After the braai they went inside the building and I did a short talk about who would be first at the Savior’s feet, would be last in line. I tied it in with striving to get to the temple with all of their friends. It was a “Scoutmaster's MInute” to give a spiritual tone and purpose to the gathering, rather than just to get together for fun. The stake presidency is striving to insert gospel purpose, principles and doctrinal reminders in all the activities.
On Thursday we met with President Makweni, Bro Rwada, and the Stake Young Men’s and Young Women’s presidents (married couple with a young baby) to consider the Seminary graduation and other youth-focused issues and calendaring considerations. It was clear that the President (2nd Counselor) was trying to use the training on working through counsels. Meet, delegate and call for reporting and consideration for further action and planning details. It is the right way to go - but the delay in making decisions and getting the go ahead was a bit frustrating to the attendees. The big question that needs a response from the stake president has to do with a simple change in the date for Seminary graduation.
They want to get the parents and family members of the graduates out to the event. However, the plan was a quick little program and a quick walk across the stage to get a certificate. Many of these are first generation members with non-member parents. However, even with that they get more (and that is mighty few) of the non-member parents to attend, than the member parents. I tried to impress them with the concept that we look at graduation as the “END” (end result of having completed the four years of classes), but that it can also be a powerful “MEANS” to creating interest and desire to attend and graduate on the part of younger youth who see the significance and grandness of the event.
This whole concept of learning to see the means in everything is a powerful concept. The Elders and Sisters see being here as the “END” to the preparation and anticipation of serving their mission. Yet from a higher and broader perspective, their missions are more of a means for training and preparation in their own lives. It is a great “MEANS” for personal and gospel experiences that will prepare them for future callings and life challenges. I have come to see everything as a means to greater ends that may be beyond us to comprehend or appreciate in the present moment - we tend to see what we do as the end of the current moment, calling, challenge or action.
Saturday, Sister Wilson and the Gublers convinced President to take a P-day and leave the white shirt behind (not the name tag) and spend the morning visiting the small animal preserve about 15-20 minutes from our flat. We went along in the mission van. The Reserve is about a 50-acre fenced area of dry, flat brushy terrain. You can drive through and see some of the animals of the region. We saw warthogs, lots of monkeys, zebras, impalas, gazelles, ostriches and several other small animals and a variety of birds.
We would have seen more birds, but the drought doesn’t help bring them here now. The drought is a national emergency. Rationing is now going to be 2-3 times a week from the 2-a-wk we are already experiencing. They cut the water off in various Phases (large neighborhood areas) for several hours (8+ where we live) at a time. That’s a bit of a pit for bathroom, bathing and other water need issues of the day.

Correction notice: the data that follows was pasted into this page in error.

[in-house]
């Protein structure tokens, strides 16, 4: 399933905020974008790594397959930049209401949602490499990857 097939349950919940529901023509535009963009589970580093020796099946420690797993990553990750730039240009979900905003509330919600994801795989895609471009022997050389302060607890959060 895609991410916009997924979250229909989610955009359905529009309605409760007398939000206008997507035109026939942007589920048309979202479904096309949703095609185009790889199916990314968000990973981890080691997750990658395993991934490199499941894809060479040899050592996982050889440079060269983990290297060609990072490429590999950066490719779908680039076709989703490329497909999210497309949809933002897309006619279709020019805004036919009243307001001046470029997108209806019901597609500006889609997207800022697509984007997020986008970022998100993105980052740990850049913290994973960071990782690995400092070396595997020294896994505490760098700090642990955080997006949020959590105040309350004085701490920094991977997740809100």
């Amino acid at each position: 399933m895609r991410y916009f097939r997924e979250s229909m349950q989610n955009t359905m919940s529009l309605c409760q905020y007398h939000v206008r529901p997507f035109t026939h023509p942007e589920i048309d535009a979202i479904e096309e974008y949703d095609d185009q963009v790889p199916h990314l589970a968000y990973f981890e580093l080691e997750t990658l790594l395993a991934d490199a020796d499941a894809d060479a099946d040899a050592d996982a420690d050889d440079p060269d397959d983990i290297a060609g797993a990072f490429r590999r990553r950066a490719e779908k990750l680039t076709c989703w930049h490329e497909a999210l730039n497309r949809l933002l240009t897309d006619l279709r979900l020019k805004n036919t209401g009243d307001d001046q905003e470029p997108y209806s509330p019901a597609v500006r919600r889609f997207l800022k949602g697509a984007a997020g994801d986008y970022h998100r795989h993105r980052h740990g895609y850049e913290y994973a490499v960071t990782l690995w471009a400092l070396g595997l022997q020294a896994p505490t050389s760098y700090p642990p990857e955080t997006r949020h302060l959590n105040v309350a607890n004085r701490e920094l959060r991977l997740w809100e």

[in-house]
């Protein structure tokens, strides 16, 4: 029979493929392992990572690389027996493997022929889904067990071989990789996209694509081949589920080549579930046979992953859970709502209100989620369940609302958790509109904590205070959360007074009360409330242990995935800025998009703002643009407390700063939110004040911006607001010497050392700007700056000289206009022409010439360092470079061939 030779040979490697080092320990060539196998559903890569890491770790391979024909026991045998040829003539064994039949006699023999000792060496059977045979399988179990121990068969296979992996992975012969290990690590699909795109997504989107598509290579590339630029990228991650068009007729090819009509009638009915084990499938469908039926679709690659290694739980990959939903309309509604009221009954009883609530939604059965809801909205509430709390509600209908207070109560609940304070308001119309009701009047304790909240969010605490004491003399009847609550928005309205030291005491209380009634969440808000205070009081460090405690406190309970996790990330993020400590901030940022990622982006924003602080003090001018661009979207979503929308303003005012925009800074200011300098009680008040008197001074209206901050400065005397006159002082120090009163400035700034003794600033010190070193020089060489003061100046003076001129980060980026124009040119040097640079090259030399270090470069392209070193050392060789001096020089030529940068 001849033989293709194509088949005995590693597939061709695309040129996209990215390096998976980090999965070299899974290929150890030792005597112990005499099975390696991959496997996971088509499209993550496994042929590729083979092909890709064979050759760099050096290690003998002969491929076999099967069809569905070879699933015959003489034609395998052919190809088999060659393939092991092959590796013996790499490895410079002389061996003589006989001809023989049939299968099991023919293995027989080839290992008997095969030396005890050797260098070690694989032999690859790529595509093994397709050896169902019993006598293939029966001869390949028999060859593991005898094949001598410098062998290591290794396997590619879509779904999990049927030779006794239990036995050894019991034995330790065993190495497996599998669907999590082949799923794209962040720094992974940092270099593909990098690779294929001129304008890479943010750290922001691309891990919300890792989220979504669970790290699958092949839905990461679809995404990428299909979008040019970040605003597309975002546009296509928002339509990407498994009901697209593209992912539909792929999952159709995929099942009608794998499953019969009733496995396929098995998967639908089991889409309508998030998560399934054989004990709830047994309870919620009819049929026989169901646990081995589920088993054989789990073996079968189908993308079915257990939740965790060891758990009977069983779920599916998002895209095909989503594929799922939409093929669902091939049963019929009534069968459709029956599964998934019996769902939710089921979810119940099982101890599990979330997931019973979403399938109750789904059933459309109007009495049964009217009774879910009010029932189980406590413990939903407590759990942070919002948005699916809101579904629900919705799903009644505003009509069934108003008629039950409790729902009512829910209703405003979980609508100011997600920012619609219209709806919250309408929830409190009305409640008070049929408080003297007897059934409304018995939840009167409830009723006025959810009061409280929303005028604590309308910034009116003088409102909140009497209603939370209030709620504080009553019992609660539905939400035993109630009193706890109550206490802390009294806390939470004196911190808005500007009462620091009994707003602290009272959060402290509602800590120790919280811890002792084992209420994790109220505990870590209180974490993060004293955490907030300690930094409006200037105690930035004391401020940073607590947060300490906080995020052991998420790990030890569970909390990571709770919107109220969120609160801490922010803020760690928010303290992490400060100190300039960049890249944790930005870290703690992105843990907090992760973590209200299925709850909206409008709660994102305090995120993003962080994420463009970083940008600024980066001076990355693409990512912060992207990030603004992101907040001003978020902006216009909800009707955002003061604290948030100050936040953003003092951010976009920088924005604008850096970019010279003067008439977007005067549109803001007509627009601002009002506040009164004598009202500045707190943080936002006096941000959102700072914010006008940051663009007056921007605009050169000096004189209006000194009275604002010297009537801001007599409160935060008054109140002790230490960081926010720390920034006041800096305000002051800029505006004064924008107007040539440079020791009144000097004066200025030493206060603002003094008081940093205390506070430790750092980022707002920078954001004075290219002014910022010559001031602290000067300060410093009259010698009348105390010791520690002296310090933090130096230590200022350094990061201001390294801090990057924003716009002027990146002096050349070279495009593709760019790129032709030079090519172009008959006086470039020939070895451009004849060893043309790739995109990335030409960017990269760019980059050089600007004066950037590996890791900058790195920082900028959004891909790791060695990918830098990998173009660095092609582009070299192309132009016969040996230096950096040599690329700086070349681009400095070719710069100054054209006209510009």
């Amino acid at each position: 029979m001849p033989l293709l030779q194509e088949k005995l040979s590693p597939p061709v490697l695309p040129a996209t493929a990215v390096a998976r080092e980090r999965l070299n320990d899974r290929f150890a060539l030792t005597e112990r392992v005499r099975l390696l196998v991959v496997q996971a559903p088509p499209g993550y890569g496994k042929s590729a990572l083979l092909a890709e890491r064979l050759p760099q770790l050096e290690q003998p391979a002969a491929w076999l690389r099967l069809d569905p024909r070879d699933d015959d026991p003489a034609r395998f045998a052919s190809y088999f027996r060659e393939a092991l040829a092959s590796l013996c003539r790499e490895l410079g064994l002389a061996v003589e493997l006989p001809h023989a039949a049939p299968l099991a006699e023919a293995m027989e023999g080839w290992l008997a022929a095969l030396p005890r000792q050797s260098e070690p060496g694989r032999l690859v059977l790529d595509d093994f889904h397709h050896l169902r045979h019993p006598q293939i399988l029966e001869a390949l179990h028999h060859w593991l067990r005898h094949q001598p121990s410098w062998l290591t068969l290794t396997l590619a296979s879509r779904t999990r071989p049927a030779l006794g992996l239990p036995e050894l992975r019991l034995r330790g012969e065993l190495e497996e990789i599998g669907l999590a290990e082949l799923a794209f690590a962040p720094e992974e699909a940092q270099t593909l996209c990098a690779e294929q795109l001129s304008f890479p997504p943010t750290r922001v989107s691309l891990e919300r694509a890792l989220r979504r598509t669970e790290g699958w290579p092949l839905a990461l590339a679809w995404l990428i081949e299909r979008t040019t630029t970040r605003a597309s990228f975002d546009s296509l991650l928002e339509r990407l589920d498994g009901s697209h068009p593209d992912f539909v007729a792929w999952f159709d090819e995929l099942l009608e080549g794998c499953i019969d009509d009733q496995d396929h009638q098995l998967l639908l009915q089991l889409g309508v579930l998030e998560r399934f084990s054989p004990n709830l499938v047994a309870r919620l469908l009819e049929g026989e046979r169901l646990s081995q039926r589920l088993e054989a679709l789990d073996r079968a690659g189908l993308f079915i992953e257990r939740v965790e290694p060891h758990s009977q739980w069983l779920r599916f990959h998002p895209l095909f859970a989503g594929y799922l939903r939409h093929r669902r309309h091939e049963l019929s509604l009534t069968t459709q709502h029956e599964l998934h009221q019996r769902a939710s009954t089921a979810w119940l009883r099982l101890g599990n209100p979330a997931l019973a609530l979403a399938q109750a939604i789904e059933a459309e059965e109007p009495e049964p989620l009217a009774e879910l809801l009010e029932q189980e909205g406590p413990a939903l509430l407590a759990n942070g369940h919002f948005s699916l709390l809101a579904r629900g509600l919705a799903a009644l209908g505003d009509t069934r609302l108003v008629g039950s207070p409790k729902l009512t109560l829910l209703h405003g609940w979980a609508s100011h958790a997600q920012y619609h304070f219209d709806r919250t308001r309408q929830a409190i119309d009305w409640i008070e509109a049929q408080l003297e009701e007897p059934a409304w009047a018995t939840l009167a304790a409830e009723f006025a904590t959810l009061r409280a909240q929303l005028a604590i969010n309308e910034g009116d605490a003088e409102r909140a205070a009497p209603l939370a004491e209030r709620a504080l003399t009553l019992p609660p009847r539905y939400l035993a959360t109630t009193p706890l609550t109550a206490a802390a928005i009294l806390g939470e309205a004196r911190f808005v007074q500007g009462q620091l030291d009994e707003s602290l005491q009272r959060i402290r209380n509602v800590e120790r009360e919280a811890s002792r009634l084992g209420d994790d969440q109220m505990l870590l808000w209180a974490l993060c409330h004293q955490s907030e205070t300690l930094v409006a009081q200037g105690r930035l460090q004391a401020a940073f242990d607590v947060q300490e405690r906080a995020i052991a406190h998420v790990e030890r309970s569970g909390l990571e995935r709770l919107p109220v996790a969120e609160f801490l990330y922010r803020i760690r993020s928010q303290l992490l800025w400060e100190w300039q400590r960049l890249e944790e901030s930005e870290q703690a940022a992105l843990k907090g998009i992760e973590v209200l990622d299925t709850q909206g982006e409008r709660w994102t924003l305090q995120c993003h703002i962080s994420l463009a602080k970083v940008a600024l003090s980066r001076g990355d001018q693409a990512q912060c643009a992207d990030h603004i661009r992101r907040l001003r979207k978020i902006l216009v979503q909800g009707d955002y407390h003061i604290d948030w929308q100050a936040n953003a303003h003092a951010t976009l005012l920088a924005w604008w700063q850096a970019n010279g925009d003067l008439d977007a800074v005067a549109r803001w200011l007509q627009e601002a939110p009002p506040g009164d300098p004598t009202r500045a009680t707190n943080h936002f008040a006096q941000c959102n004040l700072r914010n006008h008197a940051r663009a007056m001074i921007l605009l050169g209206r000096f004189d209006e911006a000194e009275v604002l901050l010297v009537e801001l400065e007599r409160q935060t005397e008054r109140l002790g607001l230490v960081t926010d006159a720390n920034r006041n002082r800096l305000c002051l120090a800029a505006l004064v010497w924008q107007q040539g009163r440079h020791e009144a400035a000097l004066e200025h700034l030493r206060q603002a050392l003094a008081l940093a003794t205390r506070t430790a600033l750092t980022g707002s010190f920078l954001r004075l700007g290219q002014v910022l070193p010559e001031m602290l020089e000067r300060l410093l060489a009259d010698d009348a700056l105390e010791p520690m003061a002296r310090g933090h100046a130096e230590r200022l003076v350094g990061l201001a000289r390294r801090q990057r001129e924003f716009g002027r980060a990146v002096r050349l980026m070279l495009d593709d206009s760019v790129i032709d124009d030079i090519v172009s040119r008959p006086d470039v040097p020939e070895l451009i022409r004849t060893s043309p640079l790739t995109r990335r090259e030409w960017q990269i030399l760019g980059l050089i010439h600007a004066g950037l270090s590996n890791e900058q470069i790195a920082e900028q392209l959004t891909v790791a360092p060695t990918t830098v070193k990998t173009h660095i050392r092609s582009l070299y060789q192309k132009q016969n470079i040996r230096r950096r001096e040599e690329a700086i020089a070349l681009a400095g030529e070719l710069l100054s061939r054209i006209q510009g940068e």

Anyway, we stopped in the Reserve in a small brushy area where there were some little concrete tables and taught the Wilsons how to play Scripture Masters for a while. The game was interrupted by the constant visits of monkeys looking for a handout and by an enormous ostrich, which at times I could literally reach out and touch. It was a fun outing and I am sure we will see some of the other Animal Reserves in some of the other areas we work in - including one in Mafikeng next week.
Today because the Internet is too slow to stream conference without undue frustration at the lag in pic/voice, the Stake did not try to host a live broadcast of General Conference. Rather, they will show it on DVD in each Unit in two weeks after the disks are available. So Sister Cloward and I attended the Broadhurst Ward for Fast and Testimony meeting. The Bishop invited two new missionaries to introduce themselves and bear their testimonies and then asked a sweet sister who had just returned from serving in the Johannesburg Temple as a missionary to bear her testimony. It was so powerful and moving to hear her testimony and faith.
She is the mother of the 32-year-old stake president. The mother who told her son he was no longer a member of the family when he joined the church. She then reiterated that rejection when he turned a full-ride scholarship at the college to serve a mission in Cape Town. She and her daughter rejected him, the church and turned their backs on him for causing so much contention and frustration in the family. He went anyway. Nine months into his mission, with no contact with his family, his mother called to inform him that she had just been baptized. His sister too found the light and left her darkness behind.
That story of President Clement Motswogothata, [Mot.swo.ho.tata], his mother and the incredible journey, service and leadership here in the Church in Botswana is a powerful story and prefixing metaphor of many lives that have, are and will be the product of the gospel light removing the [spiritual] darkness from this people, nation and continent. I hope to help him write his story and testimony about “Who is Really in Charge in the Church – in his life.” The message applies to all the lives and service of those He has reserved and raised up for this time of enlightenment in Africa.
Once again, we thrilled at the privilege of being here now to see the light and to be able to help to pull back the shades in even a little way. We sincerely invite other couples whom would like to join us here as Sr. Missionary couples to work with the branches and wards, to let us know of your interest. President Wilson would love to talk with you about the opportunity and need and to connect you with the missionary committee to discuss the possibilities of bringing your light to add to the brightness of the Lord’s work here.